Imagine that you have to depend on another person to give you a drink of water if you're thirsty, feed you if you're hungry and help to go to the bathroom when you need to go. It is important for people to realize that I can do what I do because I have the medical care, special equipment and support staff I need to help me with these things. I know that these issues have become very politically labeled which makes it even more important than ever to make my voice heard and for you to make your voices heard in our political process. Legislation that advocates have brought forth like the IDEA for education, Medicaid, the Olmstead Plan, and more all help me live an independent productive life in my community.
When I met and interviewed Dr. Wieck for one of my high school writing assignments, I remember her telling me what it was like for people with disabilities living in institutions. Her words made a lasting impact on me. She said when you treat people differently, when you treat someone like an animal, you will get an animal. You can imagine what my future could have been like had I been born at an earlier time. It's heartbreaking. I am thankful for all the advocates who have made it possible for me to have more options now.
I graduated from Partners in Policymaking this spring and have learned so much about becoming an effective advocate to continue creating positive change for people with disabilities. John Green writes in the book, Paper Towns, "Its easy to forget how full the world is of people, full to bursting and each of them imaginable and consistently misimagined. We all want to be imagined complexly as the individuals we are, not held back because we look, move, think or speak differently."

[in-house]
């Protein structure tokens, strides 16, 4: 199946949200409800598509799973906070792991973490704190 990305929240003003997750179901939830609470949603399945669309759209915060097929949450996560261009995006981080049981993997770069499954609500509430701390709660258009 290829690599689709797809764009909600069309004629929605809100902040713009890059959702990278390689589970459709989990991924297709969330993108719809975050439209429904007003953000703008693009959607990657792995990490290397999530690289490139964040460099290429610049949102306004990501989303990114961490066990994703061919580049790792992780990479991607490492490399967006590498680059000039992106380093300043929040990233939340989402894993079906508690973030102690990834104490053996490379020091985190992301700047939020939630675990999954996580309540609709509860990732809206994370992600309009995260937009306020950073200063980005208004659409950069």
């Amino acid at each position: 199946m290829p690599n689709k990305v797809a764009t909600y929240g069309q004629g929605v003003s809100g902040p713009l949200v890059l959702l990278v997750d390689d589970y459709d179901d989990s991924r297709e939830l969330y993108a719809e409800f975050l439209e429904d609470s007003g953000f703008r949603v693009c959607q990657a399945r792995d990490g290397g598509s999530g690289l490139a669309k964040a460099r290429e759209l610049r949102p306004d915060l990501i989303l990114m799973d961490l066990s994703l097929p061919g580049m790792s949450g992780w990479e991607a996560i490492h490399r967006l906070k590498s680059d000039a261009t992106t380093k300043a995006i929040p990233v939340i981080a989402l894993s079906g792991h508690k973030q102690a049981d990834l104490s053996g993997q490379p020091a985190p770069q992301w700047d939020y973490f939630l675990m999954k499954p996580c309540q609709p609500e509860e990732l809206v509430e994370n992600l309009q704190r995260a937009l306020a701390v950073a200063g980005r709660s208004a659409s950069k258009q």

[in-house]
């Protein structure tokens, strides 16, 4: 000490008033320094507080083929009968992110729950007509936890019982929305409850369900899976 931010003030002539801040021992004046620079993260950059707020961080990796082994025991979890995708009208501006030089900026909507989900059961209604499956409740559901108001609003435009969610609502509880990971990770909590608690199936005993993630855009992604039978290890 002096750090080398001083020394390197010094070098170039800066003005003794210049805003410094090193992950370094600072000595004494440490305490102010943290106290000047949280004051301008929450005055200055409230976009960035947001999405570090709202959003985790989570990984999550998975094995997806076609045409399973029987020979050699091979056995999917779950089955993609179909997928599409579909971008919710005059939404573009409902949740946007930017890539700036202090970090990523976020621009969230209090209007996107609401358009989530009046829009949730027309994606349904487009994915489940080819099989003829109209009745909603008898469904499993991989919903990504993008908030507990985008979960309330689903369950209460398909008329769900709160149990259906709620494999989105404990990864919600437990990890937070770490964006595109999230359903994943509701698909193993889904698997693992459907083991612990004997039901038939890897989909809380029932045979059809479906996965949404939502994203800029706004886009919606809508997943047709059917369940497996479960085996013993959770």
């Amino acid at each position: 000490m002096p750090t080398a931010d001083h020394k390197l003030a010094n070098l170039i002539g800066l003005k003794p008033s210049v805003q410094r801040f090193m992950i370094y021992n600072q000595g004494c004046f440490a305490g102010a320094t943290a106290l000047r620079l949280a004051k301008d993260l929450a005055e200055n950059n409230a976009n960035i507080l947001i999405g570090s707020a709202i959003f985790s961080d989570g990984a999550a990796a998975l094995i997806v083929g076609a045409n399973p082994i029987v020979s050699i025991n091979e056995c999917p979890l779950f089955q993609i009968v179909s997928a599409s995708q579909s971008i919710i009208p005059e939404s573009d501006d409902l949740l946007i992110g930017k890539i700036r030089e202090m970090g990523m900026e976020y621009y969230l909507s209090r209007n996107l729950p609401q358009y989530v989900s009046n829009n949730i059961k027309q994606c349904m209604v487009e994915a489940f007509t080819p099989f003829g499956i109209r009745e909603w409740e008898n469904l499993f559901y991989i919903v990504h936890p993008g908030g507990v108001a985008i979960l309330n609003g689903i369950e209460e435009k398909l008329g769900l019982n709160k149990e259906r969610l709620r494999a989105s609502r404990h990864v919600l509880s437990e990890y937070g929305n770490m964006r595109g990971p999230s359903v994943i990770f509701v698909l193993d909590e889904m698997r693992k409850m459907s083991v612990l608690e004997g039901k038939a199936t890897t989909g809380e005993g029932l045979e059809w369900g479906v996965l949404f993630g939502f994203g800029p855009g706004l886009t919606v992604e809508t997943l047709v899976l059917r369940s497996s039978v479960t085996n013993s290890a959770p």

I have the same hopes and dreams for my future that many of you aspire to. All of us are unique and face difficulties. There are many times when I feel like an outsider because I do not think people imagine me complexly or know what to say to me or how to talk to someone who uses a communication device. I expect that there are many of you here who have felt the same. I think that we still have a long way to go with inclusion in school, work and life. I want to have a longer list of examples to choose from for my positive inclusion experiences. It really should be more than a handful of positive examples in 19 years.
So what can we all do when we leave here today? Think and plan ahead to make sure people are included in meaningful ways. Go beyond the simple Minnesota nice "Hi. How are you?" and realize that I and others with disabilities have a lot to say and need people to take the time to listen.
Also, what I learned from Partners in Policymaking is the importance of showing up. Show up here and talk to your legislators. Show up to volunteer like I'm doing with the Olmstead Community Engagement Workgroup. Show up to vote. This Capitol belongs to all of us.